...especially when research findings agree with what I think is true based on my experience. A recent Newsweek magazine had an article on the "substantial progress psychological research has made in identifying the most effective treatments." I loved it because it said that there was a huge amount of evidence, based on rigorous clinical trials, that cognitive-behavior therapy is very effective against a wide variety of disorders. The short definition they gave of this type of therapy: "Teaching patients to think about their thoughts in new, healthier ways and to act on those new ways of thinking." The research shows that the results are better and longer lasting than drugs.
In my experience, this type of therapy is wonderfully effective. It's not everything, but it's a lot! There are probably an infinite number of ways to think about my life experiences. I've learned only one way, but as soon as I can see some other ways that are equally true, I not only feel better but soon act better. My favorite example is that I came into adulthood believing that if someone was doing something I thought was detrimental to me, I should raise hell until the person quit. I did that for years. It didn't work. I tried being submissive and learning to put up with being a doormat. That didn't work either. (My personality made it almost impossible to carry that one out.) I didn't have a third way of looking at these problems.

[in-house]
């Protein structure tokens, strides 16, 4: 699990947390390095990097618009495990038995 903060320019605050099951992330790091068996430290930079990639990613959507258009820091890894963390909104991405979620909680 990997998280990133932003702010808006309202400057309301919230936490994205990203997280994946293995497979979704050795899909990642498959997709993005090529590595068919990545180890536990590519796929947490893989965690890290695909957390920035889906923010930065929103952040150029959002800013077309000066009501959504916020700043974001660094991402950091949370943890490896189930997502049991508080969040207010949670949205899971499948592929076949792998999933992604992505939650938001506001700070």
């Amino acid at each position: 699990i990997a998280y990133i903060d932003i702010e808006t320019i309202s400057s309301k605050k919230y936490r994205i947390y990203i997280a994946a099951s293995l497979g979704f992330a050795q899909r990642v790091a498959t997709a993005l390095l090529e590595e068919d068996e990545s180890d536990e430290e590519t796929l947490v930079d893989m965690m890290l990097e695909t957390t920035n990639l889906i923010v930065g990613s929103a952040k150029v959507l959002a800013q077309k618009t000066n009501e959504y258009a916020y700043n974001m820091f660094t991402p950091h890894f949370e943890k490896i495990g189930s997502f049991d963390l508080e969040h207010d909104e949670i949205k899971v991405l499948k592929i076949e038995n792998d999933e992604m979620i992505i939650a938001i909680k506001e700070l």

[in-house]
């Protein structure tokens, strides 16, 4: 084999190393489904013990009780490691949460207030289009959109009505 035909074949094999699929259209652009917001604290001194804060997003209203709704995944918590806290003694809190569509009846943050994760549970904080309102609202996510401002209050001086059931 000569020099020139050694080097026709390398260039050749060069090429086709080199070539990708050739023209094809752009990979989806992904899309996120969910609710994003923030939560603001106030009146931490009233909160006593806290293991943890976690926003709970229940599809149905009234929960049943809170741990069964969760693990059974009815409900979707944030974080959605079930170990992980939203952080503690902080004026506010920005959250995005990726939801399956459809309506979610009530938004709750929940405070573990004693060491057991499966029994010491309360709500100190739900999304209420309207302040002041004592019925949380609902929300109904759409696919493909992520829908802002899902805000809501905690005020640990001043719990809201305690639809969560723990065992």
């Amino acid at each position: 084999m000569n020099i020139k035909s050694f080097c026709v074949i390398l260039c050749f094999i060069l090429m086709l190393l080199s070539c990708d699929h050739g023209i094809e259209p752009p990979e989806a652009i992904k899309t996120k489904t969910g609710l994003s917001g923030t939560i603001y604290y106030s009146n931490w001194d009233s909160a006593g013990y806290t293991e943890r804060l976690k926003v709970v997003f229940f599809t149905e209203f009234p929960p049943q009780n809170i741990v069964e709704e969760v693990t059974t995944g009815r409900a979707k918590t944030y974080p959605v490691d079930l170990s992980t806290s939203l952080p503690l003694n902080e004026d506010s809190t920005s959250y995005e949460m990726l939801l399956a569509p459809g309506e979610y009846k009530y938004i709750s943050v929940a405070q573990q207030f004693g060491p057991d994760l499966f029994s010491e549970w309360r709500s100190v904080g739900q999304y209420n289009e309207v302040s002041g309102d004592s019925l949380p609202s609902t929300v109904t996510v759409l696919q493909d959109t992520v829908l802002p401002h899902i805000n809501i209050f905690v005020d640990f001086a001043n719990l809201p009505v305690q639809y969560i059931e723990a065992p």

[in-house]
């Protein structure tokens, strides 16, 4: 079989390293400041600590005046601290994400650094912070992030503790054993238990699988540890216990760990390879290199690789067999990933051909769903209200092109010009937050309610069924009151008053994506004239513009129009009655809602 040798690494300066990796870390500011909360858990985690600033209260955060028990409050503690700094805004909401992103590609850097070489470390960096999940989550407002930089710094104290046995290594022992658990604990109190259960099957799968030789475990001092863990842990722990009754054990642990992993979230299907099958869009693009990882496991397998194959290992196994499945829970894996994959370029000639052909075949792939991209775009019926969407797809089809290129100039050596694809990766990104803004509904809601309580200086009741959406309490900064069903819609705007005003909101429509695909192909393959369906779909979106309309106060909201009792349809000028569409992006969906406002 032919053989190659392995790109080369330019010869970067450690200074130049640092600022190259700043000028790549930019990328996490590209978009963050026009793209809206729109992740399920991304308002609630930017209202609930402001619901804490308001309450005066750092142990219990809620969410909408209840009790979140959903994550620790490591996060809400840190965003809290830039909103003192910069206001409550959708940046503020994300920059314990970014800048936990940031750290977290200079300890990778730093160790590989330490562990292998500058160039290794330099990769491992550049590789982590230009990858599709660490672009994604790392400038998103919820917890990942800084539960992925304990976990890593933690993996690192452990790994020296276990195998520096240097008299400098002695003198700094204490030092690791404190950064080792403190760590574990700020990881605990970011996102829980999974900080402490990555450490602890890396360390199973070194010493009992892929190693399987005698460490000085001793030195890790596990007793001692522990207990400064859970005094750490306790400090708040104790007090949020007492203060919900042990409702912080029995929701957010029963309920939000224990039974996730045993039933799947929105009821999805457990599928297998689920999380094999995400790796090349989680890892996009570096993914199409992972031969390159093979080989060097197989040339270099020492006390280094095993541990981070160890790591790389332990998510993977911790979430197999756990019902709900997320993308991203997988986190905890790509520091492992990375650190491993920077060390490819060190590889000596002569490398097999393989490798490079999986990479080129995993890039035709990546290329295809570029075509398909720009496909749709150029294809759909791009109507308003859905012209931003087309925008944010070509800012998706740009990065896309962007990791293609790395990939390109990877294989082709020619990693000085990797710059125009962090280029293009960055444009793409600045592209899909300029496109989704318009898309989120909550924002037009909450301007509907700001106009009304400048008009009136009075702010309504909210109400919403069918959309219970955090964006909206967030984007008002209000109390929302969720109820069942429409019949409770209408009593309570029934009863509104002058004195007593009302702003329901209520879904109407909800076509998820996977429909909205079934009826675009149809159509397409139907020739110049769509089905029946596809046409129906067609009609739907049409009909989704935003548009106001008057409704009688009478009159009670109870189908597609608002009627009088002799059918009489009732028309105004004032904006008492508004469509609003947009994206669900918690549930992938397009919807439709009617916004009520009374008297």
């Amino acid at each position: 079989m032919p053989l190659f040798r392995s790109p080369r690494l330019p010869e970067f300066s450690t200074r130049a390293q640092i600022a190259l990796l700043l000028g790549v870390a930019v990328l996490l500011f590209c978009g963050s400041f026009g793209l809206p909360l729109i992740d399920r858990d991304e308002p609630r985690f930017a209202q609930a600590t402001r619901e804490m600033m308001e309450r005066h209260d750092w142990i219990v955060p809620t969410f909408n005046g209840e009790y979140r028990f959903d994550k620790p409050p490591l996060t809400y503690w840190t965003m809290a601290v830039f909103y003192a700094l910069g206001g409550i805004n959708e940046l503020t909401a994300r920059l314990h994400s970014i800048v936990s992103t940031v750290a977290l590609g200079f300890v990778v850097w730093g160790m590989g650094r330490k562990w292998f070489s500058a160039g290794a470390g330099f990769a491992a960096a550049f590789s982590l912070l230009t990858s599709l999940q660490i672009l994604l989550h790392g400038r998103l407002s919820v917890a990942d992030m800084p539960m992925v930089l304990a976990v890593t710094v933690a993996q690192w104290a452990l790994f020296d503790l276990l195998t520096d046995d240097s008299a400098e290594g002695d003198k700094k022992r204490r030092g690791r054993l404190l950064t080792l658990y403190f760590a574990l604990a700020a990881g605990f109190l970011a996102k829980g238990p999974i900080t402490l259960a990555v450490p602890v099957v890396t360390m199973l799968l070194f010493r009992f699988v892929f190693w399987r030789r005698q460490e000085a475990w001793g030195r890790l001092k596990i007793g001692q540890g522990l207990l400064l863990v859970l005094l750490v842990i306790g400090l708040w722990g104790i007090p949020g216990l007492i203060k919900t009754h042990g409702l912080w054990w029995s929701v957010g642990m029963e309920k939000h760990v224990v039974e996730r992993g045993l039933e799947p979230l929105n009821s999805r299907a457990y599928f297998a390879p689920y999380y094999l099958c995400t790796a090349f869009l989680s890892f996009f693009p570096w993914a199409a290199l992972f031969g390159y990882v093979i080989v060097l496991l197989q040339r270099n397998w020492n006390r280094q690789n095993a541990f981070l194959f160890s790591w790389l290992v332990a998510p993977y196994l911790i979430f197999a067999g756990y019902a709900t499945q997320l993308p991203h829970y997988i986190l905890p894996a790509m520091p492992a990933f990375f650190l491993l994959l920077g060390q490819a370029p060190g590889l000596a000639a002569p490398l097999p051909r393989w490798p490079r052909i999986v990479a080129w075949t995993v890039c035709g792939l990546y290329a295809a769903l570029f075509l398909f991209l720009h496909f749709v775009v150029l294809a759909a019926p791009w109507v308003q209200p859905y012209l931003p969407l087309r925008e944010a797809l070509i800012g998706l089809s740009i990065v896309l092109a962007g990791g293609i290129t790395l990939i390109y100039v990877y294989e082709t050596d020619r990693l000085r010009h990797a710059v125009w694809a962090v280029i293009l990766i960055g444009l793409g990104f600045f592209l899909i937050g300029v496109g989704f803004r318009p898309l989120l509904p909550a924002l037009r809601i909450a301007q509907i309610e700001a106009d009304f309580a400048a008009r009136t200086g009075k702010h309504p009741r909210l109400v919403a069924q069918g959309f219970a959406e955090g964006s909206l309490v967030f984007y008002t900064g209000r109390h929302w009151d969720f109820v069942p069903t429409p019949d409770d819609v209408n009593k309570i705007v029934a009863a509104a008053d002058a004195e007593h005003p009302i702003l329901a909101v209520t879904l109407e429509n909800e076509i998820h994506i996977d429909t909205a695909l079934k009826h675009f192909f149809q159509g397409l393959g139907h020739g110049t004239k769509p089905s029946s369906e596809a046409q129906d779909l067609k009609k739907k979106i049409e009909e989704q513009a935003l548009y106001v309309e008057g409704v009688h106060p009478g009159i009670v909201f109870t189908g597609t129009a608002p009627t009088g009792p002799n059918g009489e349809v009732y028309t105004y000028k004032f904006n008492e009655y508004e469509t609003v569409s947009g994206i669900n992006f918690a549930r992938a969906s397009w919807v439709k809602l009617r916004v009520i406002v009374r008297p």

It turns out there are quite a number of other ways of looking at these problems. A vast majority of the time, I can simply change my own behavior so that the person doesn't have the opportunity to do what they're doing. For example, if I'm in a relationship with an explosive person who yells at me, I can wait until he or she is in a quieter mood and say,"I can't handle it when you yell at me. So, I'm going to start leaving the room when you do that. I'll be glad to work out any problems we have, but not when you yell." Of course, then I will have to actually walk away.
In order to put these new ways of thinking and acting into practice, I will have to stop focusing on the other person's bad behavior. Blaming and complaining may initially make me feel better but in the long run just keeps me stressed without any solution. Turning my attention to what I can do differently sometimes makes me feel like I'm blaming myself. However, none of this is about who's to blame. It's about learning to solve my problems like a rational adult. I love science!
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